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Credit cards – refunds and protection
Your rights when using a credit card
Credit cards offer vital consumer protection if purchases go wrong. Section 75 and chargeback mean if you don't get the products or services you paid for, and the retailer is refusing to refund you, you may still be able to get your money back. This guide runs through the ins and outs of credit card protection, and how to get a refund when things go wrong.
What protection do I get when using a credit card?
If you don't get something you paid for by credit card, and the firm is refusing to refund you, you've got two powerful consumer rights to fall back onto. Section 75 of the Consumer Credit Act 1974 and chargeback, both offer ways to get your money back when things go wrong.
What is Section 75?
Section 75 of the Consumer Credit Act is a law that protects credit card users from paying off debt for something they never received (or isn't quite right). It means BOTH your credit card provider and the person you bought from have to take responsibility for issues with your purchase.
If you pay for something using your credit card that didn’t get delivered, was damaged or not as advertised, and the retailer is refusing to refund you, Section 75 means you could get your money back from your credit card provider instead.
When can I use Section 75?
Section 75 can be used in most cases where you've paid using credit, and the product or service you bought must have cost more than £100, and less than £30,000.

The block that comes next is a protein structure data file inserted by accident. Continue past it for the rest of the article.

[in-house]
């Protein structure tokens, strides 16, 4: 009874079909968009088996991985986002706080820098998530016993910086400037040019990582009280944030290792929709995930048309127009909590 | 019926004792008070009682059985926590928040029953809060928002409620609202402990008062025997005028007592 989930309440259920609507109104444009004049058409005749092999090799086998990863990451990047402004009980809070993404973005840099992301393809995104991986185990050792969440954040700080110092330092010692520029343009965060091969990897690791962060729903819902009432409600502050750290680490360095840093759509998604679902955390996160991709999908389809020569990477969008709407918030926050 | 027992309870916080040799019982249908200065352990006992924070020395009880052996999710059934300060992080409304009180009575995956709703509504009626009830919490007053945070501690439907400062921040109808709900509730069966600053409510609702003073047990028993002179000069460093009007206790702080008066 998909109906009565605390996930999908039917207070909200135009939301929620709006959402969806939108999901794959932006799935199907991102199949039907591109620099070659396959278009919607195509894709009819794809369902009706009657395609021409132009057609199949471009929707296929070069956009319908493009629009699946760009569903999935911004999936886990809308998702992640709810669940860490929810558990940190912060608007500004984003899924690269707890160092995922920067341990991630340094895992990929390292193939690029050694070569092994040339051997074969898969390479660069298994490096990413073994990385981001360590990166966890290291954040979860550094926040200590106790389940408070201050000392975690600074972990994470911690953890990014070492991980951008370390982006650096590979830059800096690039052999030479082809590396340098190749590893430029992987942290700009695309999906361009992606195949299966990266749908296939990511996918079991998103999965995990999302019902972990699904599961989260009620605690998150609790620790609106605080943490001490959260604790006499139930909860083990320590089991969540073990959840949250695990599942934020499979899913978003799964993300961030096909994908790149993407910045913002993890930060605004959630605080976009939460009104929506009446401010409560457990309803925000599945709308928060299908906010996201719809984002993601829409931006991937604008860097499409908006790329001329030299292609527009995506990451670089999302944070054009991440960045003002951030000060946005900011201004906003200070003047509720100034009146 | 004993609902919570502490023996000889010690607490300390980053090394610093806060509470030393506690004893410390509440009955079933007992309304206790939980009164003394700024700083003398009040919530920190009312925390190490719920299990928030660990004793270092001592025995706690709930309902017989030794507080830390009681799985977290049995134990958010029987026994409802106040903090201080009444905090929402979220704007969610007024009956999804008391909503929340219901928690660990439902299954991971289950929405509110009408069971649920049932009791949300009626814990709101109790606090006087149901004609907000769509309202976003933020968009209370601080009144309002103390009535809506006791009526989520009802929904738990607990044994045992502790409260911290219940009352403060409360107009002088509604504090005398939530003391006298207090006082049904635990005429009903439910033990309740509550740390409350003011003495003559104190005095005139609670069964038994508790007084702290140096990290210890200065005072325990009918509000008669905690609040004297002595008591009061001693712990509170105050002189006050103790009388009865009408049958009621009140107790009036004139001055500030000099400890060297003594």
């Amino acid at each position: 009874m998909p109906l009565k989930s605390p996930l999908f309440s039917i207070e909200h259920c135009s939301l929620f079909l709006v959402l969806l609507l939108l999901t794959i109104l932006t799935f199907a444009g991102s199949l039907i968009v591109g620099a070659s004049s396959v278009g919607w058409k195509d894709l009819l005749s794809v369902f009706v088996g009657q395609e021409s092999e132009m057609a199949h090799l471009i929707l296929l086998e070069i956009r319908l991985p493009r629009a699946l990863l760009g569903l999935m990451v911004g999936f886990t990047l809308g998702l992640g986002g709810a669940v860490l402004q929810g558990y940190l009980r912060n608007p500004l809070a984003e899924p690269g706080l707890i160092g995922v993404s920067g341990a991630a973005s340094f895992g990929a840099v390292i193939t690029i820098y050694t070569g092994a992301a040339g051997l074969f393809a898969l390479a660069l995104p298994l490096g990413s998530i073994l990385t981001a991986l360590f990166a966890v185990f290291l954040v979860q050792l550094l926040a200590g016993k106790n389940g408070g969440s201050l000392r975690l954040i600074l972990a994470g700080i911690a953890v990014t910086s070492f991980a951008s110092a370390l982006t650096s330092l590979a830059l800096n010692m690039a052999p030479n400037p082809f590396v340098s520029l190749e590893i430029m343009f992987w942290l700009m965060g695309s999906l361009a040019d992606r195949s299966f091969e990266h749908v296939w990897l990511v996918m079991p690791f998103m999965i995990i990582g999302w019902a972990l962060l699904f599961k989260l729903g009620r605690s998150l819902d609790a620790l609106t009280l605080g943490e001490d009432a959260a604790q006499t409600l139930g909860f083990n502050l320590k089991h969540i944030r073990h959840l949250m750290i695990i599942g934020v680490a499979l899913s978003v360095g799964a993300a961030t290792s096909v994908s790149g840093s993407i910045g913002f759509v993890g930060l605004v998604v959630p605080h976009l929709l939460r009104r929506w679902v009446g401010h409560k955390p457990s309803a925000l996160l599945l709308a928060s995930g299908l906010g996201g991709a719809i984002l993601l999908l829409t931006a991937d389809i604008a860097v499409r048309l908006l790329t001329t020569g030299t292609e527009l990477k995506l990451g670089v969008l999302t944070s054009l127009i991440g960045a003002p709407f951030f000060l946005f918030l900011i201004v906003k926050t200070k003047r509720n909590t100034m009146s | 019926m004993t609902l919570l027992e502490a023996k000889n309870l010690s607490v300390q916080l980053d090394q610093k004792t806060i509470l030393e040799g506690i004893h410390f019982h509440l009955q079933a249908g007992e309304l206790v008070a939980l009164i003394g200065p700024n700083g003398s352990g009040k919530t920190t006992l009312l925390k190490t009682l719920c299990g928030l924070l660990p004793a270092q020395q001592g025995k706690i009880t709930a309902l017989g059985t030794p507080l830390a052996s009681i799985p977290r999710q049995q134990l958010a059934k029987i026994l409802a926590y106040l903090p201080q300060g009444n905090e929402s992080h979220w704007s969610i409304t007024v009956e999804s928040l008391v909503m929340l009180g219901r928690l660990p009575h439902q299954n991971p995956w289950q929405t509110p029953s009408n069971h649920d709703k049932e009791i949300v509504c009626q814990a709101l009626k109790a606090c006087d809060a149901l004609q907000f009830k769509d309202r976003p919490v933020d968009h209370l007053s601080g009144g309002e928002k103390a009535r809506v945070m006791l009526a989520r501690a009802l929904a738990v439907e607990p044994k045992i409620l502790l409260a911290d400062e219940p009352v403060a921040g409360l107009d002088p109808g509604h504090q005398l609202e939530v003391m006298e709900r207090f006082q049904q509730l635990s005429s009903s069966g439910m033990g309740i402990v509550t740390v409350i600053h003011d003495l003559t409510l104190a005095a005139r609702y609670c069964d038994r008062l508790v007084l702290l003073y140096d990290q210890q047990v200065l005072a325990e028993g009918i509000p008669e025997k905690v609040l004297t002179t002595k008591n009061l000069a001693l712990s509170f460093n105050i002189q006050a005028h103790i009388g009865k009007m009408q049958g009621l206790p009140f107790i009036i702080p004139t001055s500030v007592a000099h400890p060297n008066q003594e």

It's great protection when you've not got what you paid for, from holidays, to computers to pretty much anything you use a credit card (or other types of credit) to buy.
It can be particularly helpful if a company goes bust after they take your money, but before delivering the product or service you bought - because your credit card provider equally responsible for the amount you're owed, you're more likely to get your money back.
There are some exceptions, for example buying something using Buy Now Pay Later (BNPL), or a third party seller - but in these cases, you'll often get protection from chargeback. We have a complete list of what's covered (and what's not) in our full Section 75 rights guide.
Am I covered if I just pay a deposit with my credit card?
Yes, you get Section 75 protection for the whole cost of an item or service, even if you only pay for part of it on your credit card (and it meets the conditions for protection).
So, if you're planning a large purchase, its a good idea to pay at least a small deposit with your credit card. For example, you could pay just £10 of a £2,000 purchase on your credit card and still be covered for the whole amount.
What’s not covered by Section 75?
While Section 75 is great protection on credit card purchases, it only applies in certain circumstances. You won't be covered for:
- Products or services costing less than £100 or more than £30,000.
- Multiple items that come to a total of more than £100, but each individually cost less - for example, a suit where the trousers and jacket both individually cost £60 wouldn't be covered, BUT a suit sold as one item costing £120 would be. If in doubt, check how it's listed on your receipt.
- Products or services purchased through a third party seller, such as Amazon, a travel agent or PayPal (which credit card providers sometimes consider a third-party).
- Purchases made through a Buy Now Pay Later (BNPL) service, like Klarna, or Afterpay.
- Purchases made using your debit card, or in cash (even if you took the cash out using your credit card).